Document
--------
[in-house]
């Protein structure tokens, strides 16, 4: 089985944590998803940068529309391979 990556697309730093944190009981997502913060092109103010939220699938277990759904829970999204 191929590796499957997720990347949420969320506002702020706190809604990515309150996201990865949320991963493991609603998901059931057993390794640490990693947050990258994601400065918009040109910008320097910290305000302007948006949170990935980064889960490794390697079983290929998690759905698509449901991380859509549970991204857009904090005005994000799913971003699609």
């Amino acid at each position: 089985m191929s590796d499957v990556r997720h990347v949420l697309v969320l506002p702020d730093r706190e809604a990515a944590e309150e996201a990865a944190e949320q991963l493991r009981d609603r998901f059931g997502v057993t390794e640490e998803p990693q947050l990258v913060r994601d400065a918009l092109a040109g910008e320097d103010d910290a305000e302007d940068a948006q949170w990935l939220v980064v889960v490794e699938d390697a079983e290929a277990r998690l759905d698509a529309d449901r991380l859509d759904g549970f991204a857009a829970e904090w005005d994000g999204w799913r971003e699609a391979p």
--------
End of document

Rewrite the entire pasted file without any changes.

[in-house]
């Protein structure tokens, strides 16, 4: 089985944590998803940068529309391979 990556697309730093944190009981997502913060092109103010939220699938277990759904829970999204 191929590796499957997720990347949420969320506002702020706190809604990515309150996201990865949320991963493991609603998901059931057993390794640490990693947050990258994601400065918009040109910008320097910290305000302007948006949170990935980064889960490794390697079983290929998690759905698509449901991380859509549970991204857009904090005005994000799913971003699609």
């Amino acid at each position: 089985m191929s590796d499957v990556r997720h990347v949420l697309v969320l506002p702020d730093r706190e809604a990515a944590e309150e996201a990865a944190e949320q991963l493991r009981d609603r998901f059931g997502v057993t390794e640490e998803p990693q947050l990258v913060r994601d400065a918009l092109a040109g910008e320097d103010d910290a305000e302007d940068a948006q949170w990935l939220v980064v889960v490794e699938d390697a079983e290929a277990r998690l759905d698509a529309d449901r991380l859509d759904g549970f991204a857009a829970e904090w005005d994000g999204w799913r971003e699609a391979p």